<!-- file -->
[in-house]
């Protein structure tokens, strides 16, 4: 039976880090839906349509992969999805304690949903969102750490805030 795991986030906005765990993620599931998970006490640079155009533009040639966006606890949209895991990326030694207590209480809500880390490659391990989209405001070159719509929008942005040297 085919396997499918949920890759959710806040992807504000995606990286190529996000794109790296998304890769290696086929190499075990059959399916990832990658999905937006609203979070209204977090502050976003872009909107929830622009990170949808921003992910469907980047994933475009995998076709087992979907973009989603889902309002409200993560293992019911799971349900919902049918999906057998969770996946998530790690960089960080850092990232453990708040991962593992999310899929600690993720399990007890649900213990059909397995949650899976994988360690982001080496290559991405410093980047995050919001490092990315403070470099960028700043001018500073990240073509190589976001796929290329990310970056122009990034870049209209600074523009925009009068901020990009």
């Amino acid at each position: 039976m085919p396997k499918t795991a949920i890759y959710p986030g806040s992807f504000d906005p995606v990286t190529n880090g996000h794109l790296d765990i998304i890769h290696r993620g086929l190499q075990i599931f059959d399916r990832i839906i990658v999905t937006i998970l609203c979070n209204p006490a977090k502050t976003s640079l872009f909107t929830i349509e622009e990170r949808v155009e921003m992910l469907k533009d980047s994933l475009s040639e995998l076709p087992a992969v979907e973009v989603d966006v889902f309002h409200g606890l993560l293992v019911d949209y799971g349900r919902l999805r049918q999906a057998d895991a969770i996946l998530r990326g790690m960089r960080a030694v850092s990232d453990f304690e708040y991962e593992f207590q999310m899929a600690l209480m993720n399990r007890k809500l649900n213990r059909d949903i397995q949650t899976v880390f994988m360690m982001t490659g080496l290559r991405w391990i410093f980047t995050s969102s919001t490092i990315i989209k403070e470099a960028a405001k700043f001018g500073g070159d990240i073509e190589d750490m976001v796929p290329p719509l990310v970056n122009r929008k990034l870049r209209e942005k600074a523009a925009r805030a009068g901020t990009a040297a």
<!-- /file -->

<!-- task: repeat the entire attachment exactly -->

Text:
[in-house]
């Protein structure tokens, strides 16, 4: 039976880090839906349509992969999805304690949903969102750490805030 795991986030906005765990993620599931998970006490640079155009533009040639966006606890949209895991990326030694207590209480809500880390490659391990989209405001070159719509929008942005040297 085919396997499918949920890759959710806040992807504000995606990286190529996000794109790296998304890769290696086929190499075990059959399916990832990658999905937006609203979070209204977090502050976003872009909107929830622009990170949808921003992910469907980047994933475009995998076709087992979907973009989603889902309002409200993560293992019911799971349900919902049918999906057998969770996946998530790690960089960080850092990232453990708040991962593992999310899929600690993720399990007890649900213990059909397995949650899976994988360690982001080496290559991405410093980047995050919001490092990315403070470099960028700043001018500073990240073509190589976001796929290329990310970056122009990034870049209209600074523009925009009068901020990009």
């Amino acid at each position: 039976m085919p396997k499918t795991a949920i890759y959710p986030g806040s992807f504000d906005p995606v990286t190529n880090g996000h794109l790296d765990i998304i890769h290696r993620g086929l190499q075990i599931f059959d399916r990832i839906i990658v999905t937006i998970l609203c979070n209204p006490a977090k502050t976003s640079l872009f909107t929830i349509e622009e990170r949808v155009e921003m992910l469907k533009d980047s994933l475009s040639e995998l076709p087992a992969v979907e973009v989603d966006v889902f309002h409200g606890l993560l293992v019911d949209y799971g349900r919902l999805r049918q999906a057998d895991a969770i996946l998530r990326g790690m960089r960080a030694v850092s990232d453990f304690e708040y991962e593992f207590q999310m899929a600690l209480m993720n399990r007890k809500l649900n213990r059909d949903i397995q949650t899976v880390f994988m360690m982001t490659g080496l290559r991405w391990i410093f980047t995050s969102s919001t490092i990315i989209k403070e470099a960028a405001k700043f001018g500073g070159d990240i073509e190589d750490m976001v796929p290329p719509l990310v970056n122009r929008k990034l870049r209209e942005k600074a523009a925009r805030a009068g901020t990009a040297a």